with reference to the member in which the angle of load 
to grain is greatest. If each of two overlapped members 
are loaded at an angle greater than 30"^ due to superim- 
posed loading, the connectors must have perpendicular 
to grain spacing, which is greater than the spacing paral- 
lel to grain; in this case the connectors may be spaced 
with reference to either member or adjusted to any posi- 
tion most suitable for the assembly of the joint. Fur- 
thermore if 85% or less of the rated load on the con- 
nectors is developed, the connectors may take the parallel 
to grain spacing. 


Wind, Earthquake, Net Section, etc. 

Other factors influencing connector loads are wind, 
earthquake, impact, lumber thickness, and condition of 
lumber. These factors and the required net section of 
a member in a connector joint are discussed in the Man- 
ual of Timber Connector Construction and are therefore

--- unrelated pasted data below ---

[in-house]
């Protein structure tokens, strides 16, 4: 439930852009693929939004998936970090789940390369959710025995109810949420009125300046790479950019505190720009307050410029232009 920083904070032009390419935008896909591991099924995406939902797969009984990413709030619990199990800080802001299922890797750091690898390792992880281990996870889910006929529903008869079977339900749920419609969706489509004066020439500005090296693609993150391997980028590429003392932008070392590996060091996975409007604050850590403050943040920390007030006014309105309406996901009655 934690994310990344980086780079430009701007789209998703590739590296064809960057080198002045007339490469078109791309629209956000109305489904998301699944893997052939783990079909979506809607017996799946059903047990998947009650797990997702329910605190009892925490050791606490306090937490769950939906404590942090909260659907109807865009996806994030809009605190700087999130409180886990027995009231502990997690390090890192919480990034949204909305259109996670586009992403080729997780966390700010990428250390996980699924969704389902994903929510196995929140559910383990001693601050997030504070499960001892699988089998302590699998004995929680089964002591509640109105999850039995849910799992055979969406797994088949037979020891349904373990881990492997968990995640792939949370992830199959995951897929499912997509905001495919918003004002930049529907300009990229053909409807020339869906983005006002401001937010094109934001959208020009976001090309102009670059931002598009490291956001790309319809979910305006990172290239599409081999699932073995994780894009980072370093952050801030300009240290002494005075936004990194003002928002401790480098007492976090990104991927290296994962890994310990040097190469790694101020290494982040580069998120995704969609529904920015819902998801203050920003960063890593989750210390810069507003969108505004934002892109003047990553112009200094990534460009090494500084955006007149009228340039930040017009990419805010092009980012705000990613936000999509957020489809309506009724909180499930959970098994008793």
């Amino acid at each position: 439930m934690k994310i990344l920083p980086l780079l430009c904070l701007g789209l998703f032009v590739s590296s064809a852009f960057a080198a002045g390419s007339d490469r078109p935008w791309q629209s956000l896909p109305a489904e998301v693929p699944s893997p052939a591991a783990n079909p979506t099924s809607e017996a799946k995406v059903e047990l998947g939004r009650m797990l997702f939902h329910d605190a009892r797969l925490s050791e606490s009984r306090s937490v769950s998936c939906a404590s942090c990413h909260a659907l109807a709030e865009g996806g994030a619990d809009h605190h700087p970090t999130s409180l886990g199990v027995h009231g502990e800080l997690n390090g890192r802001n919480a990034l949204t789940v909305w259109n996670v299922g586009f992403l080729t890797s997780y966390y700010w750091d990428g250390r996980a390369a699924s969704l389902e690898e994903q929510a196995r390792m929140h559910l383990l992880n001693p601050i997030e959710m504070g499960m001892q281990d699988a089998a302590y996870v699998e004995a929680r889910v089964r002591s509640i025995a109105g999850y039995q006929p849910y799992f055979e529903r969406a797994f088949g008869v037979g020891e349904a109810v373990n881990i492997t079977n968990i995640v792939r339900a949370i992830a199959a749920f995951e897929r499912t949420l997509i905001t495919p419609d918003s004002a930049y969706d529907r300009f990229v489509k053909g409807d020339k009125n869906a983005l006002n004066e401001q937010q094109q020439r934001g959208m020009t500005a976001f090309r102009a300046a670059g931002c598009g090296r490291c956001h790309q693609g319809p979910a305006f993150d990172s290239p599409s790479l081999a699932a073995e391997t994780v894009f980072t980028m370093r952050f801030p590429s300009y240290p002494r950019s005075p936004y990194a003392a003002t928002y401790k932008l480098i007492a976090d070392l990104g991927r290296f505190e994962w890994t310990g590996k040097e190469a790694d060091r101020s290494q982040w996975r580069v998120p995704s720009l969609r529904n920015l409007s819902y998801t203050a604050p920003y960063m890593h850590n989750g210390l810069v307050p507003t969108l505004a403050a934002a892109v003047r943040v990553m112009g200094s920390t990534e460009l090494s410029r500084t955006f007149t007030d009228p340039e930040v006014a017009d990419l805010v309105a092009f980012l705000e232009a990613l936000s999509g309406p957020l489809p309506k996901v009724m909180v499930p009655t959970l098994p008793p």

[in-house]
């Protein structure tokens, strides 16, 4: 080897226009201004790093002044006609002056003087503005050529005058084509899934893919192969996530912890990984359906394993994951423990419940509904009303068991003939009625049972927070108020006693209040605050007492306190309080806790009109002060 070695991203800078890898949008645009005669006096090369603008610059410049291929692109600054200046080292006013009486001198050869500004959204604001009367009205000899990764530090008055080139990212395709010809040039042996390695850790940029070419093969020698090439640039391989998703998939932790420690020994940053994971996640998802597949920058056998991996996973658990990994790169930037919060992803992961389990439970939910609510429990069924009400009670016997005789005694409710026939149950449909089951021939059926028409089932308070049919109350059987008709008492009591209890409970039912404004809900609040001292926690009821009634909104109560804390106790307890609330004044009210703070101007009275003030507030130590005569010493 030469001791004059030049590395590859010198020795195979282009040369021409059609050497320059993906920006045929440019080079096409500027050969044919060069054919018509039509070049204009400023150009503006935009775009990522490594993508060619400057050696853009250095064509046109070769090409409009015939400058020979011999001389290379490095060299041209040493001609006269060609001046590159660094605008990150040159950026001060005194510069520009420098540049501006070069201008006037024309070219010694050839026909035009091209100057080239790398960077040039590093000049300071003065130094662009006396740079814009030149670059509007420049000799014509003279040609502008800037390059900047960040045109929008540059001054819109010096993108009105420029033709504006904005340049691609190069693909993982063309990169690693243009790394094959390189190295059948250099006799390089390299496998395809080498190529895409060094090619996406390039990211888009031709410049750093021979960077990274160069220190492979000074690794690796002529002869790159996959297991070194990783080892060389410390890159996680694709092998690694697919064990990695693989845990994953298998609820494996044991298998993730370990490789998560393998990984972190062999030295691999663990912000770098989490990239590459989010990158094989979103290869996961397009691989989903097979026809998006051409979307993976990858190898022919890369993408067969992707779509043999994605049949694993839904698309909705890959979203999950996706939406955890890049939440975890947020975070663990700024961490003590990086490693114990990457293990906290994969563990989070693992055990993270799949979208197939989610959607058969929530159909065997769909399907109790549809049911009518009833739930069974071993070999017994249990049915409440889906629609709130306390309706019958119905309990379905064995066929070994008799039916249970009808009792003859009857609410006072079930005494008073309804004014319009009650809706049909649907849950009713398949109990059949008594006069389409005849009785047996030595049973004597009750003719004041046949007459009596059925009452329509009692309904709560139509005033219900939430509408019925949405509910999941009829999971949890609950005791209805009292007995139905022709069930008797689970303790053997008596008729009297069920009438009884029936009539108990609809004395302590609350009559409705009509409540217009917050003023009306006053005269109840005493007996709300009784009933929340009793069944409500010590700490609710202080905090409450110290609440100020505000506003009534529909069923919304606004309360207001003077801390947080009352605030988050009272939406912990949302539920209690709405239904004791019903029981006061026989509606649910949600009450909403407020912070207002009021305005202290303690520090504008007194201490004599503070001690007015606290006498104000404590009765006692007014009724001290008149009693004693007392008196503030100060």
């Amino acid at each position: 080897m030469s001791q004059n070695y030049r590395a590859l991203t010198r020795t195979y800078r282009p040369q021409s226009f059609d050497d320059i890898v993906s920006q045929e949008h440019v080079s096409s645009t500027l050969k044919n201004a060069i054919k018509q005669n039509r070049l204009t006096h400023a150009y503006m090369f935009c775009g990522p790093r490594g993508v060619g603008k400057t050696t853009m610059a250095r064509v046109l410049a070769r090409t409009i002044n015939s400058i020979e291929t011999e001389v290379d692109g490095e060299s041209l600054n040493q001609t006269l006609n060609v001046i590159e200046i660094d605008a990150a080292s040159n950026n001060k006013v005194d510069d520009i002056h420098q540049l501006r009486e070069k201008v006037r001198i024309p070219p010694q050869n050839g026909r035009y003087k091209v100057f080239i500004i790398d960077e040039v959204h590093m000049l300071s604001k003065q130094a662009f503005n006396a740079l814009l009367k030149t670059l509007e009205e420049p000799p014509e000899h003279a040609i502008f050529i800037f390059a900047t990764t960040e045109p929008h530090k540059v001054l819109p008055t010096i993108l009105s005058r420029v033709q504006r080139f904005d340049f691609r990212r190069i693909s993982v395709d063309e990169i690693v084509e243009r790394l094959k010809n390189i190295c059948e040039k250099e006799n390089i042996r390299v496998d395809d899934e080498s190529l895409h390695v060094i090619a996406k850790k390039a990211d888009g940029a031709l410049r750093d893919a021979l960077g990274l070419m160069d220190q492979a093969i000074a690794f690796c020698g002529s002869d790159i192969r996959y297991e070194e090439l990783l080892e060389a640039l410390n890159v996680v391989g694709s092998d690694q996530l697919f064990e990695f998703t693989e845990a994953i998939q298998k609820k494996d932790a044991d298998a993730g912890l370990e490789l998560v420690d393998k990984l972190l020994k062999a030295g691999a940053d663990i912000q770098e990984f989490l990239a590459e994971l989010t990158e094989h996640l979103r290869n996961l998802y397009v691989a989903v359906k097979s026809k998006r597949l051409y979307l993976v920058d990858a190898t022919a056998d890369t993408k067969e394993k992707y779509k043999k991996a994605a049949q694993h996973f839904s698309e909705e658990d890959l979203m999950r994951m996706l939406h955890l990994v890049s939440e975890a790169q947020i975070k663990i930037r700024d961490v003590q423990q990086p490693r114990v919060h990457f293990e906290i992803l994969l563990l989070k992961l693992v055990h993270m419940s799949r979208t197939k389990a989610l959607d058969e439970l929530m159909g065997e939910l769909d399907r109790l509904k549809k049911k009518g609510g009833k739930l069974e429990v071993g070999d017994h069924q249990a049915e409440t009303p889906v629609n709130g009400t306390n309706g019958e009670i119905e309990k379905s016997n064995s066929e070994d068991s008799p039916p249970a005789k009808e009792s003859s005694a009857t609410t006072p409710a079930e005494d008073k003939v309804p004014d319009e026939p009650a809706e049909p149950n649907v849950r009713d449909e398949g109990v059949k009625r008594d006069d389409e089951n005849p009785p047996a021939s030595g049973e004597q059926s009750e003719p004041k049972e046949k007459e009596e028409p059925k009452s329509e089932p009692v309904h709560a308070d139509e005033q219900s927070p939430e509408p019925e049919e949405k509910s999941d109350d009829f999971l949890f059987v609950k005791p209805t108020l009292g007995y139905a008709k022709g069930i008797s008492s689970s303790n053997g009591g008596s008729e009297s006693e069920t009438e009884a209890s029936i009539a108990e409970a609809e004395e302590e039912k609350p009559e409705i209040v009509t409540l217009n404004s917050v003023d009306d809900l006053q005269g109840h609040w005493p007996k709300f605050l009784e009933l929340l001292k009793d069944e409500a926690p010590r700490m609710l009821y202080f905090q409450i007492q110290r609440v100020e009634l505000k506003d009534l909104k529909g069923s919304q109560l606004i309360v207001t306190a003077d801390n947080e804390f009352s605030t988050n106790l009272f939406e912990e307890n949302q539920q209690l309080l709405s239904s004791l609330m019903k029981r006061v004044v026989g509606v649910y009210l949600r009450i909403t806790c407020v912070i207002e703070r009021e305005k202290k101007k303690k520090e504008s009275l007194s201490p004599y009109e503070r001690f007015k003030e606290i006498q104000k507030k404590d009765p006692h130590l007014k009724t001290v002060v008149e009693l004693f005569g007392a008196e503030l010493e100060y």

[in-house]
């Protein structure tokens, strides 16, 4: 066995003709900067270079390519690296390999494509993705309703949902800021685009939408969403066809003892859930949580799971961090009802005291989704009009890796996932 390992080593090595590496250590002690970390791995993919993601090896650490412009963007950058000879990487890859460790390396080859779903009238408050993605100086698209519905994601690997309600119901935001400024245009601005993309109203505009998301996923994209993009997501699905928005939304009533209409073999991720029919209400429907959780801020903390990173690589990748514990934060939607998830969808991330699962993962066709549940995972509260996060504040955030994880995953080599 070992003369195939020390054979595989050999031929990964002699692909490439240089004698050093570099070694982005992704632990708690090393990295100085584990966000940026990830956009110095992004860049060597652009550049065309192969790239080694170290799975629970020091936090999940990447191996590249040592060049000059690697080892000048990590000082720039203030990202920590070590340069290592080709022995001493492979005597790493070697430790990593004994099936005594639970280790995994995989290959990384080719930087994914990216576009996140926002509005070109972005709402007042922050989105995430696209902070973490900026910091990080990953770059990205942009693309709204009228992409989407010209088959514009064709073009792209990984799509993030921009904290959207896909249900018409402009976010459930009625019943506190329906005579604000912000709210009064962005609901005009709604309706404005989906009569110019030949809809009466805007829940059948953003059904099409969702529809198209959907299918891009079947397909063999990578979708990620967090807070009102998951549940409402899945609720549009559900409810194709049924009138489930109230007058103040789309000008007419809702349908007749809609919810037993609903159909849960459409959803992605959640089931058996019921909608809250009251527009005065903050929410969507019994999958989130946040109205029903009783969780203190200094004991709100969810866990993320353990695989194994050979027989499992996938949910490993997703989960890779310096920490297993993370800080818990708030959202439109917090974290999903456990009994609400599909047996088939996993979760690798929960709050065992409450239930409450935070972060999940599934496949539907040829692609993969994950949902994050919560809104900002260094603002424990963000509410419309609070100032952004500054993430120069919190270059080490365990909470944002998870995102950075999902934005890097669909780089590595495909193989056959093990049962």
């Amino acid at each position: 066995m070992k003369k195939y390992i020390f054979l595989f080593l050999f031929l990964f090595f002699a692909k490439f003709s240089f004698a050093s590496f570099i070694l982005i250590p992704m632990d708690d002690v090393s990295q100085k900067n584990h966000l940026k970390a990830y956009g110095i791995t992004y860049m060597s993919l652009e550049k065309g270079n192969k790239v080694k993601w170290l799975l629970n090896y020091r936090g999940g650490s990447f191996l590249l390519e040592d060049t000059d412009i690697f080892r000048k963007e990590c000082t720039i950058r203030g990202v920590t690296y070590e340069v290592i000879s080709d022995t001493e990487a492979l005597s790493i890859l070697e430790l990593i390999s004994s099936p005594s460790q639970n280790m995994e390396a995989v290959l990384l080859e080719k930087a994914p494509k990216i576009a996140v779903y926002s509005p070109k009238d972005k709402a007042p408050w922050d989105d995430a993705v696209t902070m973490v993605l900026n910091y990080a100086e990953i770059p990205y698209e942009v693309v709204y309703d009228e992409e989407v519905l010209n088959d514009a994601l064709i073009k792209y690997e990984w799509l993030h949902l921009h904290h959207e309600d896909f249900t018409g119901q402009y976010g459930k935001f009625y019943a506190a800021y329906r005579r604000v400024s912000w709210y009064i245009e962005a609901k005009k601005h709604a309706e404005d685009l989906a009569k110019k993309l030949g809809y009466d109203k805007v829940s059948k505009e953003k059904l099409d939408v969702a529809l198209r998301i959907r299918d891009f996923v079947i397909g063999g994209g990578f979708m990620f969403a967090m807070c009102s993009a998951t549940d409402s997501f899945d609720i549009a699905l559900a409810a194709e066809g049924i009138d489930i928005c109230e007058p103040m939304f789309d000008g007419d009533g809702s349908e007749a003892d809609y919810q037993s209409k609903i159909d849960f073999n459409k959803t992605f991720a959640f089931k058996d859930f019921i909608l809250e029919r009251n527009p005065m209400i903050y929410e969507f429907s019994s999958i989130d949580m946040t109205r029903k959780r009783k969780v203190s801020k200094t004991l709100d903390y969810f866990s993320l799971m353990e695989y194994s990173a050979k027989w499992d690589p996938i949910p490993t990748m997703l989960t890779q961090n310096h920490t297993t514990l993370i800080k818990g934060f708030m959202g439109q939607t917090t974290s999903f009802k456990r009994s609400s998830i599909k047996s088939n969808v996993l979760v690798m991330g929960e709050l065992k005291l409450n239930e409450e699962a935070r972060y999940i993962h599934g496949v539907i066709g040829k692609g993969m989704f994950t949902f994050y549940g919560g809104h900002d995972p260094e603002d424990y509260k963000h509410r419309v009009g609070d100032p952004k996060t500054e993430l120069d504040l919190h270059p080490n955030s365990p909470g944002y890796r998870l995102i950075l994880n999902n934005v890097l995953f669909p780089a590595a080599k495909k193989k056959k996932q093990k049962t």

not included here. 


Selection of Lumber Species and Sizes 

Lumber species selected for a structure will depend 
on the loads to be carried and the relative cost and avail- 
ability of the material. In large structures, where it is 
necessary to carry heavy loads, a structural species with 
relatively high working stresses and high connector work- 
ing loads will generally be found to be most satisfactory. 
However, if other considerations such as availability and 
cost of material are in favor of other species, these should 
also be considered. 

The TECO system, because of the required overlapped 
contact faces for placing connectors, utilizes to advantage 
thinner lumber than do other types of timber construc- 
tion. Another reason that thinner sections may be used 
economically and efficiently as compression members, is 
due to the fact that when the members are secured near 
their ends with connectors, the allowable load for a given 
l/d is increased according to the spaced column prin- 
ciple developed by the U. S. Forest Products Laboratory. 
(See Wood Structural Design Data Supplement No. 4, 
Wood Columns-Safe Loads.) The thickness of mem- 
bers should be selected with due consideration for the